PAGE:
LE CASTELLET, France — Lewis Hamilton secured a record-extending 75th pole position at the French Grand Prix on Saturday, ahead of Mercedes teammate Valtteri Bottas.

Formula One points leader Sebastian Vettel of Ferrari will start from third, followed by Red Bull pair Max Verstappen and Daniel Ricciardo.

Defending champion Hamilton trails Vettel by one point at the top of the standings heading into Sunday's race at the Paul Ricard Circuit.

Hamilton, who also topped both practice sessions on Friday, and teammate Bottas benefited from an engine upgrade that Mercedes had failed to roll out in the last round when Hamilton lost the lead to Vettel in Canada.

Hamilton downplayed the upgrade, saying "that is not the entire reason we are in the front row."

But Bottas credited the upgrade with the gains on the track.

"I think we definitely needed it," Bottas said. "It is going to be close all season. It would have definitely helped us in Montreal."

The final moments of qualifying became a duel between the Mercedes drivers, with Bottas going top just before Hamilton crossed the line for a leading time of 1 minute, 30.029 seconds.

It was the third pole of the season for the 33-year-old Hamilton.

"I was confident I could improve for the final attempt," Vettel said about his last flying lap that came up short. "I pushed hard and probably pushed too much and was playing catch up. I think we can be happy with third for tomorrow. I think we have a good car."

Heavy rain kept cars mostly in their garages during Saturday's final practice. The track had mostly dried out in time for qualifying, but a light drizzle returned midway through the hour-long session. Bottas posted the top time of the washed-out third practice session.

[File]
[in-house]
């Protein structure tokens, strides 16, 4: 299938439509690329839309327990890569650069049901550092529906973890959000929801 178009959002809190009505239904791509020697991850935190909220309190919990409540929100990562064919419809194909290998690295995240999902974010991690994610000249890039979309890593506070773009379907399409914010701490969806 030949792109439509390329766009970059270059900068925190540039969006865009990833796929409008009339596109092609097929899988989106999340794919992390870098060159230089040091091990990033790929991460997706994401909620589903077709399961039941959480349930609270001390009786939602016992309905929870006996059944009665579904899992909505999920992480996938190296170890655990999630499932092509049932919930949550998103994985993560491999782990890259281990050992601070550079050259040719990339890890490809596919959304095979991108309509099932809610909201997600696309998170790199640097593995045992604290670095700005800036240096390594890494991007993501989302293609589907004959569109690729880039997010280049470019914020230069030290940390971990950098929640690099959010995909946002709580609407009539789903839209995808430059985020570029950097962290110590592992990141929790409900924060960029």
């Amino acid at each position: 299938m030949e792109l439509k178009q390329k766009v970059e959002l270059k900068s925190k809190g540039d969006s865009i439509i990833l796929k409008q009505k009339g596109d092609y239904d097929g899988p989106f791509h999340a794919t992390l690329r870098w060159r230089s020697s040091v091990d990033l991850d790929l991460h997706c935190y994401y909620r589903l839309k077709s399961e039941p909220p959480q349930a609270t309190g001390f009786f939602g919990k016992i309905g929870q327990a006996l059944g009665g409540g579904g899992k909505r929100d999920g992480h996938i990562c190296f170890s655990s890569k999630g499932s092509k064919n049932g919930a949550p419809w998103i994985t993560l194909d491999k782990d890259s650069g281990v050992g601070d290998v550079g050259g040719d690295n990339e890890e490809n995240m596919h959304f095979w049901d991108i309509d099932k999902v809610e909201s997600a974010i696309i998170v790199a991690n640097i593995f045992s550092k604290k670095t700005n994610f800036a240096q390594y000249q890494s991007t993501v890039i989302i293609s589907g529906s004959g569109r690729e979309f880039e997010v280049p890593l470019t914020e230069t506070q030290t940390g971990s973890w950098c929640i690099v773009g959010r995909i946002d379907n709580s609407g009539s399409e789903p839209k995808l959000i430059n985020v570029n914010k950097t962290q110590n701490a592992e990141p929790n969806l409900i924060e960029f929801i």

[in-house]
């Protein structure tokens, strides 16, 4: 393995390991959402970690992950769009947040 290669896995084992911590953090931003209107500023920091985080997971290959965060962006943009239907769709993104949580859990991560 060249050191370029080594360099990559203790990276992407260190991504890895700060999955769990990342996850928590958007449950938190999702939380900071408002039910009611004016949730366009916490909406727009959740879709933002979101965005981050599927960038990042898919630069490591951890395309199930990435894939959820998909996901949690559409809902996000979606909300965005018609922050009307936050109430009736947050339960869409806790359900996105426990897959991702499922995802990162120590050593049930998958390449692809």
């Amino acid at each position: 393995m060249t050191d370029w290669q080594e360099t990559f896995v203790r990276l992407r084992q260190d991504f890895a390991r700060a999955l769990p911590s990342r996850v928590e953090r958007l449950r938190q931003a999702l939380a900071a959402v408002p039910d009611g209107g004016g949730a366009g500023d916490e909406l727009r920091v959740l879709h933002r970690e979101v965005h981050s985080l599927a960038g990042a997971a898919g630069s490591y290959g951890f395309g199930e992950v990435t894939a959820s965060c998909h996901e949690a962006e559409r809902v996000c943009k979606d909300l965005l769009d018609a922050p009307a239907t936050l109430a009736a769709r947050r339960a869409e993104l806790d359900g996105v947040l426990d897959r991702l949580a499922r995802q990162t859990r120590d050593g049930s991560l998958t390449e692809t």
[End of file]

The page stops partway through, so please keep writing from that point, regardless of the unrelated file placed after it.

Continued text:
The biggest loser from qualifying was Romain Grosjean, who lost control and put the nose of his Haas into the barrier after having made the cut for the 10 fastest drivers. He told his team he was unharmed over the radio.

Fernando Alonso, winner of the 24 Hour Le Mans classic endurance race last week, failed to get out of the first qualifying section, which culls the slowest five drivers, along with McLaren partner Stoffel Vandoorne and both Williams cars.

Brendon Hartley will start the race from last place after Toro Rosso had to change his Honda engine on Friday. That earned him a grid penalty because the team had already used its allowance of engine parts.

Vettel has won three races this season. Hamilton and Ricciardo, who is fourth in the standings behind Bottas, have won two each.

The return of the French GP after a decade-long absence is the first part of an unprecedented tripleheader of three races on consecutive weekends with the Austria and British events coming in quick succession.

The last time Le Castellet held an F1 race was in 1990 when French great Alain Prost won for Ferrari.